As far as I know (which may not be very far
) the only way around that fatal arror is to have a MySQL server reply to the mysql_connect() call. I've never implemented another means of having MySQL function calls actually 'work' without MysQL installed.
I wouldn't put it past some very creative scripting though, for there to be a way around it. Php is a pretty powerful language. Perhaps in the Apache httpd.conf (or *maybe* php.ini) you could arrange to pre-empt or redirect the mysql call(s) to another page with a little script which simply returns 'TRUE' or whatever value/return-code would be returned by the mysql_connect() function?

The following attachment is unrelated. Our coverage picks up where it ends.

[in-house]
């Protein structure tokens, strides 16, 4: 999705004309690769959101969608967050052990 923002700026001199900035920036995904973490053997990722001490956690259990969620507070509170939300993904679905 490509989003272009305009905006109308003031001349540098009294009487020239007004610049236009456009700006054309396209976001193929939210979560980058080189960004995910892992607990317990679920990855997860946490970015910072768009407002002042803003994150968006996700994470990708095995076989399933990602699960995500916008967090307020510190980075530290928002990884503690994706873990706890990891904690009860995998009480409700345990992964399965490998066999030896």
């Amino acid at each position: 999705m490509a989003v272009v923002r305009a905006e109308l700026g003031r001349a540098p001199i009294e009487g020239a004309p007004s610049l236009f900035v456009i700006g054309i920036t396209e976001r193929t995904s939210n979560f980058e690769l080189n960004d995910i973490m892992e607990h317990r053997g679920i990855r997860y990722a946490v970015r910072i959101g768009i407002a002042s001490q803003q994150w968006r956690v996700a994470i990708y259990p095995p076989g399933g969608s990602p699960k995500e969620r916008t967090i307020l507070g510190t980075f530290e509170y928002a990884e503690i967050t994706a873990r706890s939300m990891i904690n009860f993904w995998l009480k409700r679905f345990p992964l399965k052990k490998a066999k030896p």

I/we did this to implement part of a firewall on a Debian server a while back using Apache's php-prepend functionality. You might have the mysql_connect function call all alone on a page by itself, which when called would actually get prepended by apache and replaced by the script which would return the phony 'TRUE' (or error=0)
Of course, the php may be 'too smart to fool' so easily :P